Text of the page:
New edition of Doom Trilogy, with some added Wolfenstein 3D

No mention of eye of newt or toe of frog.

Doom TrilogyFans of first person shooters should have a soft spot for Doom from id Software. While it wasn’t the first game of this type, it’s certainly one of the pioneer titles that helped popularise the genre, and led to a number of follow-ups and expansions. The game  featured texture-mapped surfaces and varying room and level heights – a step up from the simpler Wolfenstein 3D, the previous game from the same company – as well as mood-setting MIDI music, and the ability to swap out the internal data files (WAD, which stands for “Where’s All the Data?”) with alternatives, featuring new levels.

The game engine was ported a number of platforms, including RISC OS, and a fully licensed commercial version was released and sold by R-Comp Interactive in 1998 – and last year the company released a new version of Final Doom, updated to work on modern RISC OS hardware, and benefiting from the option to use an MP3-based soundtrack rather than the original MIDI music.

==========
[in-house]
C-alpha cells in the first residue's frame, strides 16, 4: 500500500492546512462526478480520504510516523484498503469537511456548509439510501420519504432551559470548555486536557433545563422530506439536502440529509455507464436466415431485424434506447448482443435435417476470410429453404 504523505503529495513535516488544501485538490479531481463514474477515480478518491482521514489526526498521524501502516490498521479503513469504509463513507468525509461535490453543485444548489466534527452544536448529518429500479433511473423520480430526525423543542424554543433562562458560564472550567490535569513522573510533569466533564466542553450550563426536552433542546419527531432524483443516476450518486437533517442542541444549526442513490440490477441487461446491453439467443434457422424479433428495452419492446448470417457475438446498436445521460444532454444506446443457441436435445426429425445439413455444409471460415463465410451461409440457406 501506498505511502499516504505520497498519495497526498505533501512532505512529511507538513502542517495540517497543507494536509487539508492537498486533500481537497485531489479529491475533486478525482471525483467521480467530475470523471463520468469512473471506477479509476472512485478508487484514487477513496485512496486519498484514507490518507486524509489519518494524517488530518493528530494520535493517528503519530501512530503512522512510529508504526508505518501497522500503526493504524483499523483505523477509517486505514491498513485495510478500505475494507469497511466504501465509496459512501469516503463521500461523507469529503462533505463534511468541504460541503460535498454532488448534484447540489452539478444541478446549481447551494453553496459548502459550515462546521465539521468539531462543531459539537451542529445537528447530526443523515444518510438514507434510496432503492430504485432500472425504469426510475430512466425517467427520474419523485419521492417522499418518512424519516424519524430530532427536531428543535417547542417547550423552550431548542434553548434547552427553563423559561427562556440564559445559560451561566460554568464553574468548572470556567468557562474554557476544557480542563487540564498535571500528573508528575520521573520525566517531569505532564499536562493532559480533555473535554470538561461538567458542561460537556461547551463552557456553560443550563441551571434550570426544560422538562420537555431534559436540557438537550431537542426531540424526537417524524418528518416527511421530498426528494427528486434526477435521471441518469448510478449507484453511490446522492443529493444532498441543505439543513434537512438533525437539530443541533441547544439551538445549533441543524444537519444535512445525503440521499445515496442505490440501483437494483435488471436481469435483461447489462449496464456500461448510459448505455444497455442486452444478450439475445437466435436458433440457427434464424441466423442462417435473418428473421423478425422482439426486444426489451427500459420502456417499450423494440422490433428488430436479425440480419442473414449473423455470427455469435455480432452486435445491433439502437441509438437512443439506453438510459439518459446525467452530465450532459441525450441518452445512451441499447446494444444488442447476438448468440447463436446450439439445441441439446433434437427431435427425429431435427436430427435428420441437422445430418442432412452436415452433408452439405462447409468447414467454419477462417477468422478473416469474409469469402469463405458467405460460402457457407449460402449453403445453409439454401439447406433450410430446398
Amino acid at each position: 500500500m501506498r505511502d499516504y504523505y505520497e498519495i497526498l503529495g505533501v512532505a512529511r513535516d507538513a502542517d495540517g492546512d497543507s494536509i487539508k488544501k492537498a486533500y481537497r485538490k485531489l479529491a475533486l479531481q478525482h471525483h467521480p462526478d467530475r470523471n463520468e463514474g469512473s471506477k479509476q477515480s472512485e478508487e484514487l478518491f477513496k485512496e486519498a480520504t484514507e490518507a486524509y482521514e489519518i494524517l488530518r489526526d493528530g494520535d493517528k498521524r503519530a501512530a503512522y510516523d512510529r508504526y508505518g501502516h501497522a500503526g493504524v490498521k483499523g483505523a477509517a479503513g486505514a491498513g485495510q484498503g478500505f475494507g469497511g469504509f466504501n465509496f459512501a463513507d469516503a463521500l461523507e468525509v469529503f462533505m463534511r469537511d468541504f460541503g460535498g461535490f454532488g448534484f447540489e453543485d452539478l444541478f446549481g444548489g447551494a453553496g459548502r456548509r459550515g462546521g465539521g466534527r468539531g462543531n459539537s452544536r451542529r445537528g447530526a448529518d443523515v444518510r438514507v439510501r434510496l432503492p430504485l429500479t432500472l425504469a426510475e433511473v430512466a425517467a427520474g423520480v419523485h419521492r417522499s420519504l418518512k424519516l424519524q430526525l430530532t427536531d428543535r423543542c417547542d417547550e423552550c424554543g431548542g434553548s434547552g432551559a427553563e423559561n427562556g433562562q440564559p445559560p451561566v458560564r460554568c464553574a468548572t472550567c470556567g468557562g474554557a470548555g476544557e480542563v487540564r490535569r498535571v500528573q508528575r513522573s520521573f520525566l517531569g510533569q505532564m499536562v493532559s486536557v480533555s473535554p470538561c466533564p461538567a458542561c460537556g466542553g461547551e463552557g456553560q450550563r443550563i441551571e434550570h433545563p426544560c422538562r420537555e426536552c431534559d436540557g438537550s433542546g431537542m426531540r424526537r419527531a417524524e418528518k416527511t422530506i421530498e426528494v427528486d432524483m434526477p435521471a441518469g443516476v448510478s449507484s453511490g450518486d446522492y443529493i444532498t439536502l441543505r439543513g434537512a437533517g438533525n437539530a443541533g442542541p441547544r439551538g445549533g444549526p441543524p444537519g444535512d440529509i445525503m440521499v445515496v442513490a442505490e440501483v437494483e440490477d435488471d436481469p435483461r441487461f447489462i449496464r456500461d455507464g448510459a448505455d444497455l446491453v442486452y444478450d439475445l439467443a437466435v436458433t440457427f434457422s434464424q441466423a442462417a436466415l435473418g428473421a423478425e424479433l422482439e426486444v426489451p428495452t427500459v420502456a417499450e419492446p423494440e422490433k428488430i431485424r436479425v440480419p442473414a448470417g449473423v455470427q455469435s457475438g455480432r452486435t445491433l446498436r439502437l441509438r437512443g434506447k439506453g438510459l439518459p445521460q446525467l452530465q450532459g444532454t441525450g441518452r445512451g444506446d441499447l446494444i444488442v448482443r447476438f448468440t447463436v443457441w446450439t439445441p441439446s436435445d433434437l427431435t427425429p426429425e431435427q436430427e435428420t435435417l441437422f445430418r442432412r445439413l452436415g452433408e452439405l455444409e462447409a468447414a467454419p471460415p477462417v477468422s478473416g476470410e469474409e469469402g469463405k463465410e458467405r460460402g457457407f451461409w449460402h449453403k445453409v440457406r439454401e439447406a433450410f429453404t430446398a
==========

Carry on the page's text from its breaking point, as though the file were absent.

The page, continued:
A Doom screen grab, taken from R-Comp's !Store
A Doom screen grab, taken from R-Comp’s !Store

The company has now followed that up with another release – a new version of the Doom Trilogy, based around their original Ultimate Doom and Doom 2 stock. Once again, this version includes the option of an updated digital soundtrack that can be played in place of the original MIDI music. The game is fully compatible with all modern RISC OS computers, including those machines that require RGB/BGR colour swapping, such as Titanium.

Network play is fully supported, allowing you and some friends to battle it out, as are a huge variety of add-on “pwads” (patch-WADs), which means that once you’ve played the official games, you can seek out additional missions, level designs, graphics – even total conversions; what can amount to new games based around the same engine design.

As an added bonus, the new Doom Trilogy comes with the Acorn version of Wolfenstein 3D – id Software’s predecessor to Doom, which used a much simpler game engine. Being the original version, Wolfenstein 3D does work on modern platforms such as ARMX6, but requires Aemulor to do so. However, there is also a version included that is powered by the Doom engine – which therefore doesn’t need Aemulor to run, and also benefits from audio/visual enhancements.

The Doom Trilogy/Wolfenstein 3D package is available from R-Comp’s !Store, priced at £14.99 including VAT.

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